"The detainees - said the report - that at the beginning of the torture sections are bandaged, stripped and handcuffed, they are hit with an electric gun often in sensitive areas such as the ears or head while being slapped and beaten with bars metallic". If detainees do not provide satisfactory answers to their initial questions, "officers increase the duration and intensity of electric shocks and use a stun gun at other parts of the body, almost always the genitals." If the shocks were not enough, Human Right Watch writes, "the officers go to two types of stress positions to inflict serious sorrow on the suspects," coming to hang the prisoners at the doors or the ceiling with handcuffs, wrists, and shoulders turned for minutes, or hours. But the descriptions in the report do not stop at this, a former detainee reported that he was penetrated with a stick by Cairo policemen. Another, instead, declared that "a national security officer has penetrated his arm with a metallic nail wrapped in an electric wire to increase the pain of electric shocks." A lawyer held by national security officers in the governorate structure Gharbiya said that "the officers wrapped a wire around his penis, feeding the electricity. "The report denounces the total lack of respect for international law, with the participation of some Prosecutors, who would not take into account the stories of the tortures suffered by the detainees.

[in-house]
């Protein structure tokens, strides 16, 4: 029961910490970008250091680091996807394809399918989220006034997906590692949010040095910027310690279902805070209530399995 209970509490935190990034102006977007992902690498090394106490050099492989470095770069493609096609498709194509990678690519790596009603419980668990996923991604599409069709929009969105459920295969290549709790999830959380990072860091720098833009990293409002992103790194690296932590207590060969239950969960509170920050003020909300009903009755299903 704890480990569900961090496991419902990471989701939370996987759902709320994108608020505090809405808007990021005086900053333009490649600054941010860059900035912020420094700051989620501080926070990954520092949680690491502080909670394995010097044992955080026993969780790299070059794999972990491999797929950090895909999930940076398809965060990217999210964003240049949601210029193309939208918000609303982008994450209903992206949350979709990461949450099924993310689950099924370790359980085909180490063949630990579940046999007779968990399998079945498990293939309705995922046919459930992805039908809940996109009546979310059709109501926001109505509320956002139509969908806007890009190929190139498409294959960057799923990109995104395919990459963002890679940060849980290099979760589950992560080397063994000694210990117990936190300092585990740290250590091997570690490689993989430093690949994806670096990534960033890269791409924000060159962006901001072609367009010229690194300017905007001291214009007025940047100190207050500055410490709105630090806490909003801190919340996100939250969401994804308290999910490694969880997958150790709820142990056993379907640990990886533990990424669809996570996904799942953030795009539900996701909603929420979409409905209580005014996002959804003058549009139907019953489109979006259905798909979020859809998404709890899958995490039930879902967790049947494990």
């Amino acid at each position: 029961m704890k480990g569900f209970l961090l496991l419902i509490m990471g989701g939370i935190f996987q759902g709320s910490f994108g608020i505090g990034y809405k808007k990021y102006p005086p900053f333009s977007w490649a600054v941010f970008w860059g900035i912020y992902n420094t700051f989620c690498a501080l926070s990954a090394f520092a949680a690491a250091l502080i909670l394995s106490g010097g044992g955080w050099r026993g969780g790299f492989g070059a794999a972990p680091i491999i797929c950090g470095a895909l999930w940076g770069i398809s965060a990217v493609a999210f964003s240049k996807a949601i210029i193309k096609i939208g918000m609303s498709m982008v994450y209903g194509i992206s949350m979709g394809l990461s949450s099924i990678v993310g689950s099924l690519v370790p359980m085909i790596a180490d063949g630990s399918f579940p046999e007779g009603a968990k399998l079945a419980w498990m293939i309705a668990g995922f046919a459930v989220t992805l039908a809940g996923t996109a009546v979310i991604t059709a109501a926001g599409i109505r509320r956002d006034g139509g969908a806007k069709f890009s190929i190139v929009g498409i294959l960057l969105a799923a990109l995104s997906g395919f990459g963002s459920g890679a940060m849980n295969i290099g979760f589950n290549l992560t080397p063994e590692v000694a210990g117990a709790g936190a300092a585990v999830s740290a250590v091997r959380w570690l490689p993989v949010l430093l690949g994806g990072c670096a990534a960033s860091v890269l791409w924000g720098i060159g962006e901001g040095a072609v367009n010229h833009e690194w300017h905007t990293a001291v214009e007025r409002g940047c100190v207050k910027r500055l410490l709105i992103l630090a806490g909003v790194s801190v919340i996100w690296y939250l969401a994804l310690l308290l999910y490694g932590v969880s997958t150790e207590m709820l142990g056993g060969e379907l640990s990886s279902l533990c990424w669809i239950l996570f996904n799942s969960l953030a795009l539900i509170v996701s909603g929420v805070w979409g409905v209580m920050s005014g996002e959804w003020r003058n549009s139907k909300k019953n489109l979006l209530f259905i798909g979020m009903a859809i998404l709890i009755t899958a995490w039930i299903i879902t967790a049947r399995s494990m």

Torture is a crime against humanity? For al-Sisi would seem not, for HRW oh yes! They recommend  President al-Sisi to instituting a special prosecutor or an inspector general to investigate allegations of abuses by Interior Ministry officials. According to international law, torture represents a crime of universal jurisdiction, that is, prosecuted everywhere, so we wait a concrete reaction by UN...